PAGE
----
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Local Court Ruling Prompts Questions over Public Health

A decision made in Bradford County Court this week by Judge John Mott has one of the principals concerned about potential health risks that may arise from the final settlement of the estate involved.

On Oct. 2, 2002, Amy McKernan Frederick died suddenly from liver failure after suddenly being stricken a little more than two weeks before on Sept. 15. Despite being able to receive a liver transplant as her condition worsened, Amy briefly rebounded and then passed away.

Judge Mott on Tuesday ordered the final settlement of her estate, including releasing numerous belongings. Her father, John McKernan, reported that he brought to the attention of the court that his daughter, according to the autopsy report, had died of a rare strain of hepatitis.

"This is such a rare strain they don't even have a name for it yet," said McKernan, who reported that they are not even sure how it is contracted. "It may be hereditary, they aren't even sure of that, but it is definitely fatal."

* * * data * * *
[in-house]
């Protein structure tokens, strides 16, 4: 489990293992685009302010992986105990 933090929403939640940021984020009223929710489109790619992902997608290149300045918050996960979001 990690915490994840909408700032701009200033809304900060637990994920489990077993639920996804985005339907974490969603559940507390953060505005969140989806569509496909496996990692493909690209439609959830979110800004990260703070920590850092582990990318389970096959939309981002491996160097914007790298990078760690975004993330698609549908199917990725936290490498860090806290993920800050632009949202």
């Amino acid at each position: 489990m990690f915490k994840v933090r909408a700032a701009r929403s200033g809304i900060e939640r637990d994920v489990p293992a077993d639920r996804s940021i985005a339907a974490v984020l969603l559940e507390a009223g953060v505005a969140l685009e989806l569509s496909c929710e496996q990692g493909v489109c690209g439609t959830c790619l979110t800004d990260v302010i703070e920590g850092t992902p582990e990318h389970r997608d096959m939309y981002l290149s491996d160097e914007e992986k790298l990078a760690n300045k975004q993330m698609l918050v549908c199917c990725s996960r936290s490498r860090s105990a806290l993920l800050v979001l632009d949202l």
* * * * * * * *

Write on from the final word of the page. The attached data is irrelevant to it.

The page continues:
McKernan was ordered by the court to bring his daughters possessions, which he says are now sealed, to family members in Wyalusing.

"These items could still be contagious and should be handled with rubber gloves and a mask," said McKernan, "and I expressed my concerns to the judge. I wanted to know who would be responsible."

McKernan said he understands from consulting with the doctor who treated his daughter during her illness, that the virus from this highly contagious liver infection can be passed on years later. Because so little is known about the strain that took his daughter's life, McKernan says nobody can say with certainty whether it is or is not contagious.

"It may be harmless, but what if it puts a lot of people at risk?" he speculated.

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